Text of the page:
STEP 3: Appeals process

For individuals who wish to appeal their role level, the following will apply (this will normally only be applicable where there is a specialist or one-off role that may evolve over time): Any appeal by a job holder should have the support of their line manager. Should the line manager feel unable to support the appeal, or the job holder has not been able to successfully discuss, they may take it up with a more Senior Manager or Functional Head together with the Regional Human Resources Manager as defined by the normal local procedure. Where appropriate, the manager or Functional Head considering the appeal, may have to discuss with the line-manager to formulate their reasoning for their final decision. The appeal will allow the person hearing the appeal to discuss and evaluate the role, to determine the appropriate job level for the role, as well as judging the appeal against such factors as: • The integrity of the appeal rationale • The relative positioning of the role against perceived peer roles • The impact any change to the job level may have in terms of organizational structure and reporting lines Once a decision has been reached through the grievance procedure, subject to any appeal process therein, the outcome will be final and the job holder will be informed and the necessary changes implemented, including where applicable any change to salary/title or other benefits.

STEP 3: Annual Audit process

An integral part of job levelling best practice is the annual review of any new roles added or level changes during the year and their relativity to the overall structure to prevent a drift in the clarity of actual working levels. The responsible Human Resources Manager will carry out the initial review and present findings and recommendations to the Global HR Team (and MC) for ratification before submission to the MC for calibration and final approval. Supporting process material that will be required for the audit will be: 1. A record of all role changes during the year and the date of such change 2. A revised job levels structure matrix highlighting changes, in order to assess the impact of such changes across the whole organisation 3. Details of any appeal process rationale and the outcomes from the Appeals Process In carrying out the audit, the Human Resources Manager will assess the following: • Have any of the changes created any discrepancy within a particular job family or when comparing across job families? • Is there significant change in relation to the step differences between the role and both its subordinates and the line-manager? • Do any of the changes affect the progression possibilities of aspiring role holders within the organisation or the training requirements within Swets? • What is the impact of any changes on the cost of pay and benefits provisions within Swets?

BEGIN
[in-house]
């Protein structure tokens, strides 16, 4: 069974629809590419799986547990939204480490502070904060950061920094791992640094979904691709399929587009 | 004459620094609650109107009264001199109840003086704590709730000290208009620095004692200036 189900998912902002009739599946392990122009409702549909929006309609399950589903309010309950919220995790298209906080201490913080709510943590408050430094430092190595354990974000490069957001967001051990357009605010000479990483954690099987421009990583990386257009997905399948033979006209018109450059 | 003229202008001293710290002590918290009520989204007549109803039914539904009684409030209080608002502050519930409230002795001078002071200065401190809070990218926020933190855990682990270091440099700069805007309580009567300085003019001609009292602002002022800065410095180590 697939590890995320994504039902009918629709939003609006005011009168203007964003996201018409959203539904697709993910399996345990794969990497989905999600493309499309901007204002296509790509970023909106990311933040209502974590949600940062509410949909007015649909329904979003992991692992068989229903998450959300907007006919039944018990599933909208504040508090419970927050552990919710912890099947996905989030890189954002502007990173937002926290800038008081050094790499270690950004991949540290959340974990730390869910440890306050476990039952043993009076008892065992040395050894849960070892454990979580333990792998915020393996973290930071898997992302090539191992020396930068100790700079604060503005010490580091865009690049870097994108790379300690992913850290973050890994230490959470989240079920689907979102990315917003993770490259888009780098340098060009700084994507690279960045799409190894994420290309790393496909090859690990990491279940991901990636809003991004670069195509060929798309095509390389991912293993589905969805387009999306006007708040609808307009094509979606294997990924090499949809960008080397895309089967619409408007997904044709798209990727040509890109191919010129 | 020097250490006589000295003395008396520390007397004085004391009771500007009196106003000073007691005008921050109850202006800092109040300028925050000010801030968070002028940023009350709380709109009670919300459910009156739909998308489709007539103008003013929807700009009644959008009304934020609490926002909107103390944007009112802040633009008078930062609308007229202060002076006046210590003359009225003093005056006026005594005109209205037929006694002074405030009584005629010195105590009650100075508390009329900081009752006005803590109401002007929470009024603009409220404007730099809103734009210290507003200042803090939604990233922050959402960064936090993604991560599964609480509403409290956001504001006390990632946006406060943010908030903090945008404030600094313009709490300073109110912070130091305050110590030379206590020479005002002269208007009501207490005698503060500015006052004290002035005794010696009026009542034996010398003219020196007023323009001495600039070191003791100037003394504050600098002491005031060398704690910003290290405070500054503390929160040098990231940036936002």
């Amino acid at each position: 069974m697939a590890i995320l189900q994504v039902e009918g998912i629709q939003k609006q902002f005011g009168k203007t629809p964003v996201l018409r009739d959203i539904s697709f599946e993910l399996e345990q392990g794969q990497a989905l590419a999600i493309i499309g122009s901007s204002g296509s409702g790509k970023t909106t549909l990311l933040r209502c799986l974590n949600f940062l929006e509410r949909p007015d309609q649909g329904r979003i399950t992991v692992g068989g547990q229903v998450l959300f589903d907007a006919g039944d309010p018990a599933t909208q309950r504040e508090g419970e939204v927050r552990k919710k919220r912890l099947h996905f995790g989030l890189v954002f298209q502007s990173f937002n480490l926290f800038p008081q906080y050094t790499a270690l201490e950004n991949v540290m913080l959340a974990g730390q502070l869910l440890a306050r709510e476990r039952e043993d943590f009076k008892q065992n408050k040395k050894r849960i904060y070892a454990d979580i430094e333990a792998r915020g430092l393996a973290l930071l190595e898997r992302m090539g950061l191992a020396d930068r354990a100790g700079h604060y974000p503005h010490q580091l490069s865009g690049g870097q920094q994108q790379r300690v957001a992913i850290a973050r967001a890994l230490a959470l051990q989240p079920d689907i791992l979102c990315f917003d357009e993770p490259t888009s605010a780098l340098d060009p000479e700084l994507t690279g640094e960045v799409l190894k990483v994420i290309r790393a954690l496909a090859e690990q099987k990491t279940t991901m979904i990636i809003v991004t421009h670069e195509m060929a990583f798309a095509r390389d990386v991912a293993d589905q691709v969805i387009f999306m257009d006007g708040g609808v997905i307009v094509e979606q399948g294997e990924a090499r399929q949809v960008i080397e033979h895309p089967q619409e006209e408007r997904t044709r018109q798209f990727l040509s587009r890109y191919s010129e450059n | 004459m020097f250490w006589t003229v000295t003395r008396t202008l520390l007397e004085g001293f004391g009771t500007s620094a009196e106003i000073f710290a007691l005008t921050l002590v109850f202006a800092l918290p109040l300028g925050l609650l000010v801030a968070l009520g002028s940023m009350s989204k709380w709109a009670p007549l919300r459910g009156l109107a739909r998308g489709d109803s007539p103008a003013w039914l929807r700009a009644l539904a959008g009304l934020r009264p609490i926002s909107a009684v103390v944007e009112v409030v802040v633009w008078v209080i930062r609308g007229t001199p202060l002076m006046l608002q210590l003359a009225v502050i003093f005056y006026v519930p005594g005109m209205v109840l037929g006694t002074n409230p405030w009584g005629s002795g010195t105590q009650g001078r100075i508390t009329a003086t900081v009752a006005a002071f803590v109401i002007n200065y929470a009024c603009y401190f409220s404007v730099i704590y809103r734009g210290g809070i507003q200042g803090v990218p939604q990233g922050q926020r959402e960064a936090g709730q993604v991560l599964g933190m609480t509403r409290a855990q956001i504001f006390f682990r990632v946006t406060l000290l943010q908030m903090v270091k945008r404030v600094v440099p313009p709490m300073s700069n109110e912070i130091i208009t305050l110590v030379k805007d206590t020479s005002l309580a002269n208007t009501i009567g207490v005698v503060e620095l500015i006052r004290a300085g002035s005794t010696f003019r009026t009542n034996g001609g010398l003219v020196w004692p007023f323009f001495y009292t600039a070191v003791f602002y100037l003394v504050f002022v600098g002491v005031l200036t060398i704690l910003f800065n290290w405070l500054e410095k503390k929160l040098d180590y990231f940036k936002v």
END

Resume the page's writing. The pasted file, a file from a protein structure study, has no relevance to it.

The Human Resources Manager will report the findings from the audit to the Global HR Director/Management Committee on an annual basis (or more frequently if a significant change to the organisational structure occurs), together with any anomalies discovered and recommendations for any remedial action. The Management Committee shall be responsible for noting the findings and agreeing any remedial action required. This might include some or all of the following: • Address any shift in business goals, or strategic direction that may impact on critical roles or capability requirements • Review wording in generic job level descriptors where business strategy or key business drivers demand a change in focus Refer any anomalous roles for re-evaluation by the Review Panel • Review wording in generic job level descriptors where any common misunderstandings are occurring • Follow-up with relevant Line Managers where any grade slippage might have occurred to Understand reasons for this • Provide additional training to Line Managers/ key members of the process, as appropriate • Review and further develop Job Levelling Handbook to provide clearer guidance, as necessary Any significant re-alignments required as a result of the review should be considered by the Management Committee, who may, in exceptional circumstances, seek external advice to resolve any highly complex or sensitive issues.

Job levelling handbook 2014